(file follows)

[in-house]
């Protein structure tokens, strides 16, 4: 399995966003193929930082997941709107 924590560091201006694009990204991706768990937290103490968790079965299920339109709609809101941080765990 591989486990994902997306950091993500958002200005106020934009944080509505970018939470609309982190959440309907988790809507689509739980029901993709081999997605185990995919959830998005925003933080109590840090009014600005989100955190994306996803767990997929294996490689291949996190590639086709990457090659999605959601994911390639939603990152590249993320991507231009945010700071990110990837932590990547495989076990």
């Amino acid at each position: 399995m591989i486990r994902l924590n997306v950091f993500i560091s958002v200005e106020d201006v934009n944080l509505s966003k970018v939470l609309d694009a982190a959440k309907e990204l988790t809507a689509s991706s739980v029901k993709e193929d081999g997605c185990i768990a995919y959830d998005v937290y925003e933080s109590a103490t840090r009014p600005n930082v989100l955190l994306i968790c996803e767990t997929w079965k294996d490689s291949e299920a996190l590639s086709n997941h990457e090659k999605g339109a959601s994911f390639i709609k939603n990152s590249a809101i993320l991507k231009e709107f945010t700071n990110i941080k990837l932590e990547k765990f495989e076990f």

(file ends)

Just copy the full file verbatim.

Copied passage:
[in-house]
């Protein structure tokens, strides 16, 4: 399995966003193929930082997941709107 924590560091201006694009990204991706768990937290103490968790079965299920339109709609809101941080765990 591989486990994902997306950091993500958002200005106020934009944080509505970018939470609309982190959440309907988790809507689509739980029901993709081999997605185990995919959830998005925003933080109590840090009014600005989100955190994306996803767990997929294996490689291949996190590639086709990457090659999605959601994911390639939603990152590249993320991507231009945010700071990110990837932590990547495989076990």
């Amino acid at each position: 399995m591989i486990r994902l924590n997306v950091f993500i560091s958002v200005e106020d201006v934009n944080l509505s966003k970018v939470l609309d694009a982190a959440k309907e990204l988790t809507a689509s991706s739980v029901k993709e193929d081999g997605c185990i768990a995919y959830d998005v937290y925003e933080s109590a103490t840090r009014p600005n930082v989100l955190l994306i968790c996803e767990t997929w079965k294996d490689s291949e299920a996190l590639s086709n997941h990457e090659k999605g339109a959601s994911f390639i709609k939603n990152s590249a809101i993320l991507k231009e709107f945010t700071n990110i941080k990837l932590e990547k765990f495989e076990f």